— Blackwood's Edinburgh Magazine - Volume 55, No. 344, June, 1844 • Various

... billy-cock hat on his head, a very small new purse in his pocket, with a remarkably small sum of money therein, and a light yet full heart in his breast. He was on his way to the Nore, where the Great Eastern lay, like an antediluvian macaroni-eater, gorging itself with innumerable ...
— The Battery and the Boiler - Adventures in Laying of Submarine Electric Cables • R.M. Ballantyne

... to me and Jonadab, "this is my friend, Mr. Macaroni; he's going to engineer the barber shop for ...
— Cape Cod Stories - The Old Home House • Joseph C. Lincoln

... four in the morning and dine at eleven, making after that only one slight meal in the evening—bread and vegetables, for instance, or a saucerful of macaroni. At stated times they assemble in the chapel for the singing of the "divine office," and always have an early mass, at which the whole community receives holy communion. This is administered by the priest through a square opening in the iron grating dividing the nuns from the ...
— Lippincott's Magazine, Vol. XVII, No. 99, March, 1876 • Various

... feet and the voices echo pleasantly in it, and make a music of their own. Without exception the ground floor of every house is a shop—the gayest, busiest most industrious little shops in the world. There are shops for provisions, where the delightful macaroni lies in its various bins, and all kinds of frugal and nourishing foods are offered for sale. There are shops for clothes and dyed finery; there are shops for boots, where boots hang in festoons like onions outside ...
— Christopher Columbus, Complete • Filson Young

... to put off telling Fanny of his plan until later: she was so nervous, and so distressed about the failure of her efforts with sweetbreads and macaroni; and she was so eager in her talk of how comfortable they would be "by this time to-morrow night." She fluttered on, her nervousness increasing, saying how "nice" it would be for him, when he came from work in the evenings, to be among "nice people—people who know who ...
— The Magnificent Ambersons • Booth Tarkington

... a table was brought in and placed between them. It was circular, about two feet in diameter, and scarcely more than six inches from the ground, richly inlaid and painted in arabesque. A large bowl, full of a highly-seasoned soup, with some sort of macaroni in it, was first placed on the table. The bowl contained spoons, with which the guests were to help themselves at the same time. Next came a plate of beef, much stewed, and garnished with melons; and lastly a huge dish of kesksoo,—a ...
— Salt Water - The Sea Life and Adventures of Neil D'Arcy the Midshipman • W. H. G. Kingston

... save very much, as but few are able to earn the large sums we have mentioned. The grinders pay from five to eight dollars per month for their rooms, and they and their families live principally upon macaroni. They use but a single room for all purposes, and, no matter how many are to be provided with sleeping accommodations, manage to get along in some way. As a general rule, they are better off here than they were in their own country, for poverty has been their lot in both. Their wants are simple, ...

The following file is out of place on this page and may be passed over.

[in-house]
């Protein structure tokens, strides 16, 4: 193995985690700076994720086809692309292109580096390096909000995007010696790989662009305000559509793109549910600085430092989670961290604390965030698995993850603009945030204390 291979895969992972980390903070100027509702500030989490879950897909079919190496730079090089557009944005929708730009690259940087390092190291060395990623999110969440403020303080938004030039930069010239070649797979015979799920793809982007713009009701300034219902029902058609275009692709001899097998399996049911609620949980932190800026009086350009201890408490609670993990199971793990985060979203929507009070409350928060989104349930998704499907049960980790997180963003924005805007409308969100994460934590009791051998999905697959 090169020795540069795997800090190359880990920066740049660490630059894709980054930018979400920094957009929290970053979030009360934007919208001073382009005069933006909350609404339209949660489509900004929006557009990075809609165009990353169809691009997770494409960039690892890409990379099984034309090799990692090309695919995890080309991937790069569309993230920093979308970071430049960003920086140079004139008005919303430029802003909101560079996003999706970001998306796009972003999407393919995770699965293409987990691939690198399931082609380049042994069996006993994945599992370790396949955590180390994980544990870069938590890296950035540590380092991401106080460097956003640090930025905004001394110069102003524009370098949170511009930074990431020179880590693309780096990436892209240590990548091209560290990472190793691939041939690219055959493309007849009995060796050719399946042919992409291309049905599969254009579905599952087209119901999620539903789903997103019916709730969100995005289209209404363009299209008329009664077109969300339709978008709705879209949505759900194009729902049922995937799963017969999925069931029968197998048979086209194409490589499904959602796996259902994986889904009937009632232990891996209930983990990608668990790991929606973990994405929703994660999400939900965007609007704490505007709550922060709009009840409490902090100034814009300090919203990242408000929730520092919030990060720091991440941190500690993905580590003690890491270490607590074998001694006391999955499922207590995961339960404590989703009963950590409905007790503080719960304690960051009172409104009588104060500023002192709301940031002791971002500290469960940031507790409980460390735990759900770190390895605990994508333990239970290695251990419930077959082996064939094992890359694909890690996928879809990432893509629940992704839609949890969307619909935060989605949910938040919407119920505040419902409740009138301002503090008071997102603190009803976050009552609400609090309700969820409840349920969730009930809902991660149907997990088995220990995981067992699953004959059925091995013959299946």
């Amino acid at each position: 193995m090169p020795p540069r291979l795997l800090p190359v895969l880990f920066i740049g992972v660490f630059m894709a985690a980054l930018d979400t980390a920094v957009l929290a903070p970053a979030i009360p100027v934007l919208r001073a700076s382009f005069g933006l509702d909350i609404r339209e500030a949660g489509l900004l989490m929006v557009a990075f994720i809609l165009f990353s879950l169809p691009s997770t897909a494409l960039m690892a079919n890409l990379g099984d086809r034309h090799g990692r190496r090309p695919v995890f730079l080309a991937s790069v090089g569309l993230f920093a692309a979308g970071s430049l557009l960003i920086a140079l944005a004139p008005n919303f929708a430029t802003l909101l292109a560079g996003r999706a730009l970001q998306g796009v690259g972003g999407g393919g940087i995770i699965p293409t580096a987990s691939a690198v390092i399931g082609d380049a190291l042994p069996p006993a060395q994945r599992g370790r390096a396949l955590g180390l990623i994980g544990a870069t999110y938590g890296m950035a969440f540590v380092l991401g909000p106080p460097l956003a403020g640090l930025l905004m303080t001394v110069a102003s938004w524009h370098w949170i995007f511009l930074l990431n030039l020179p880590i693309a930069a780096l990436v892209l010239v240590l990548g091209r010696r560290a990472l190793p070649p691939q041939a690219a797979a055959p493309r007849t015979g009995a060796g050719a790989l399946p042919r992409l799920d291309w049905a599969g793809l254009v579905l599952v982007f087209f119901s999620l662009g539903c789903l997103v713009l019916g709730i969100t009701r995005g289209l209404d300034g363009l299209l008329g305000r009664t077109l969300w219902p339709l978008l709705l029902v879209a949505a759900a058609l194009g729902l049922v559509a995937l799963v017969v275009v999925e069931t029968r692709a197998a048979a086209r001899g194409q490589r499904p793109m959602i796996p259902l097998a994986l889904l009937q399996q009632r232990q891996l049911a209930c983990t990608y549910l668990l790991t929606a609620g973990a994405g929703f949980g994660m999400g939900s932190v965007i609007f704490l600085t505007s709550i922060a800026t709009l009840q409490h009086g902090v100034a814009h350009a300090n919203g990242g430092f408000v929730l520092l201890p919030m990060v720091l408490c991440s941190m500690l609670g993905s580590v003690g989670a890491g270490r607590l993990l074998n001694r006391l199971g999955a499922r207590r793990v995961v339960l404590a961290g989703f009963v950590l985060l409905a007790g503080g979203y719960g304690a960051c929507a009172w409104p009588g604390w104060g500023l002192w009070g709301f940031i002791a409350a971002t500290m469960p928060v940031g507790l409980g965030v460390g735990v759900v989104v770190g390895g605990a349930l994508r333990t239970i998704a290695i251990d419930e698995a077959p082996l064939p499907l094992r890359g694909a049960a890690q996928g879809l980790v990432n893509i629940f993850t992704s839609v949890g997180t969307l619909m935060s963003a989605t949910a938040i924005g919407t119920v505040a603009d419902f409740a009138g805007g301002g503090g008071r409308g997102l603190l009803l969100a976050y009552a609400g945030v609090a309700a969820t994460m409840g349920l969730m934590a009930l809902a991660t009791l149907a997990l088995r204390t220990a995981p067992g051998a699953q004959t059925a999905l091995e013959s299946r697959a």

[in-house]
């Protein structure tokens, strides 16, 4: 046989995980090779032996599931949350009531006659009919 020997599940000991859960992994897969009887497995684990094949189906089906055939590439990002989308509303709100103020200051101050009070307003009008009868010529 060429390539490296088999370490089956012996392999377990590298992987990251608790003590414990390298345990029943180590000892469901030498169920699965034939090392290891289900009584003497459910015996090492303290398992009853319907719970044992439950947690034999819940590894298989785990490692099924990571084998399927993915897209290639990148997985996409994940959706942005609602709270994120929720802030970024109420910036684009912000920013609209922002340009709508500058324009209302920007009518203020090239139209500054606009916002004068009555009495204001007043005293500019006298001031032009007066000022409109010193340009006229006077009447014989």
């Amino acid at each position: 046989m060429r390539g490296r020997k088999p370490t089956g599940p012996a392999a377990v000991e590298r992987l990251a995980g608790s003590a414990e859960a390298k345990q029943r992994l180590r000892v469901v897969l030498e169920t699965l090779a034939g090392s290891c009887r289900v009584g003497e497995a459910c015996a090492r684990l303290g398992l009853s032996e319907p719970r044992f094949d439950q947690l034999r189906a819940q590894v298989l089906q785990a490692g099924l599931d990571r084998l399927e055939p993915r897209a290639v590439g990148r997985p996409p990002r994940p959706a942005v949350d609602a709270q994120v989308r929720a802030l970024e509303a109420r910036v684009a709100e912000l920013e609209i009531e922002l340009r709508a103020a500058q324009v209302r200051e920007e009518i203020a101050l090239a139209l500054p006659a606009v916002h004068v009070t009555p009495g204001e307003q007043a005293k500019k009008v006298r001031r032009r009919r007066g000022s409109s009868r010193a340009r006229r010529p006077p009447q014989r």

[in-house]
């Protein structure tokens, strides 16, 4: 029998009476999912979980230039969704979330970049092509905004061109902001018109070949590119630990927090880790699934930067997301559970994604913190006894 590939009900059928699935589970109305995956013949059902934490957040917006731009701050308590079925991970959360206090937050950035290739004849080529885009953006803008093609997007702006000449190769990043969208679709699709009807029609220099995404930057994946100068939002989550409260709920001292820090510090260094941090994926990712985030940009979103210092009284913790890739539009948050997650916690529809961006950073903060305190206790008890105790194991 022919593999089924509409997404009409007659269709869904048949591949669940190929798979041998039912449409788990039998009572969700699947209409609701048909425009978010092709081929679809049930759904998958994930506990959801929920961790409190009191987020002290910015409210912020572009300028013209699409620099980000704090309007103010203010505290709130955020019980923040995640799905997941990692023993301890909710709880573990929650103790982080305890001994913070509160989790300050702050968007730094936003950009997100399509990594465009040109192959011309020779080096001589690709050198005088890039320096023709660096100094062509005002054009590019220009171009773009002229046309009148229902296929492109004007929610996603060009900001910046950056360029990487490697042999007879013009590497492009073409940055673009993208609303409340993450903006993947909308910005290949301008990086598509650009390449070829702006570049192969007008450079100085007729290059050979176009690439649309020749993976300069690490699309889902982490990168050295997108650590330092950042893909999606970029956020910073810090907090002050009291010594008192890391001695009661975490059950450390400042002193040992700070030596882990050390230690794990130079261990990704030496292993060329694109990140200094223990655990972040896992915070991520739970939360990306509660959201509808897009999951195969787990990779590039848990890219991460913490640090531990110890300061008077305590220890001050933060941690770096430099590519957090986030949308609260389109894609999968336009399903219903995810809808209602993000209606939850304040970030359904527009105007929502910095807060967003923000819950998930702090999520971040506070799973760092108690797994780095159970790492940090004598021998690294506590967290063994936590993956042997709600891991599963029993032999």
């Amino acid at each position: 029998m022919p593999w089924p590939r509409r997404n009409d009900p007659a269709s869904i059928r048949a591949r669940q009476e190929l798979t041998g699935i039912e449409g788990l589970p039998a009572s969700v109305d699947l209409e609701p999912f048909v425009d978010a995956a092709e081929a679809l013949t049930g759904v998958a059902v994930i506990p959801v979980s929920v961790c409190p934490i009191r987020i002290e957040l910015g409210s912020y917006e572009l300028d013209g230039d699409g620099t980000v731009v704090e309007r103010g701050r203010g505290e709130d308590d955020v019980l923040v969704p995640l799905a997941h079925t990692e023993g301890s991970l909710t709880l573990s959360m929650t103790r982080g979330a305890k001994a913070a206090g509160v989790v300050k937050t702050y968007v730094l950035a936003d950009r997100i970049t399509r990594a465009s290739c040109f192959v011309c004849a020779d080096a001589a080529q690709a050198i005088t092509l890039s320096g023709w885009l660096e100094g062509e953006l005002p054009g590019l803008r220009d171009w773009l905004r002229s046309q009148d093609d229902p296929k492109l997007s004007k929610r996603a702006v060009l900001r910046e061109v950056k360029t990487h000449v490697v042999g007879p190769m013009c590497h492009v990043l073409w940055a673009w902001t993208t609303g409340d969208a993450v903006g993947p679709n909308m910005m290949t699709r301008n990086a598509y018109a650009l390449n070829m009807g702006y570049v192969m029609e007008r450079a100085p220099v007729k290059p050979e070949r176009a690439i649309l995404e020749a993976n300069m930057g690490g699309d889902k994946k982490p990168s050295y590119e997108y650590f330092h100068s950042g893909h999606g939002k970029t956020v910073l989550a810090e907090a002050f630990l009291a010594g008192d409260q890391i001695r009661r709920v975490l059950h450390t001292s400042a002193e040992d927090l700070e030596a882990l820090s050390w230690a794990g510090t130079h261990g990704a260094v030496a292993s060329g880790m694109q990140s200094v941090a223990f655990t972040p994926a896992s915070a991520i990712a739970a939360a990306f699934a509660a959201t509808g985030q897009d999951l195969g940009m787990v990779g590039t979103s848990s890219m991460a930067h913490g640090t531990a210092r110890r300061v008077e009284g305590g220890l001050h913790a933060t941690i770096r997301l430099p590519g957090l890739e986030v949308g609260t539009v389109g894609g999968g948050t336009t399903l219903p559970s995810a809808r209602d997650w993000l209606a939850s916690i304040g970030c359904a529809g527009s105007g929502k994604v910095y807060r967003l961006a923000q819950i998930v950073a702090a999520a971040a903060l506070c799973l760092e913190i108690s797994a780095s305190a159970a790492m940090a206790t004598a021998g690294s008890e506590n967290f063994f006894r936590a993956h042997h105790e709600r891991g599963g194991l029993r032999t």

— Lights and Shadows of New York Life - or, the Sights and Sensations of the Great City • James D. McCabe

... street of the very poor, but one is struck by the excellent diet of these same very poor. They eat as a staple roasted artichokes—a great delicacy with us. They cook macaroni with tomatoes in huge iron kettles over charcoal fires, and sell it by the plateful to their customers, often hauling it out of the kettles with their hands, like a sailor's hornpipe, pinching off the macaroni if it lengthens too much, and blowing on their fingers to cool them. They ...
— As Seen By Me • Lilian Bell

... or less of macaroni in well salted water; drain and put into a stew pan, with a little good gravy. Simmer very slowly until the gravy is all absorbed, shaking the pan occasionally. Put a layer of the macaroni in a baking dish, sprinkle with grated Parmesan cheese and sliced truffles mixed ...
— Joe Tilden's Recipes for Epicures • Joe Tilden

... It was a nice lunch, too: the steak cut thin, like steak a la minute, and not overdone, with crisp onion sprigs—"bristled onions" the cook always called them; and, wonder of wonders! a pudding made by cribbing our bread allowance, with plum jam and a few strips of macaroni to spice it up. But the thought that the Boche had scuppered C Battery not a thousand yards away, and was coming on, did not improve the appetite. And news of what was really happening was so scant and so indefinite! The colonel ...
— Pushed and the Return Push • George Herbert Fosdike Nichols, (AKA Quex)

... short, are the three fundamentals of Greek diet. With them alone man can live very healthfully and happily; without them elaborate vegetable and meat dishes are poor substitutes. Like latter-day Frenchmen or Italians with their huge loaves or macaroni, BREAD in one form or another is literally the stuff of life to the Greek. He makes it of wheat, barley, rye, millet, or spelt, but preferably of the two named first. The barley meal is kneaded (not baked) and eaten raw or half raw as a sort ...
— A Day In Old Athens • William Stearns Davis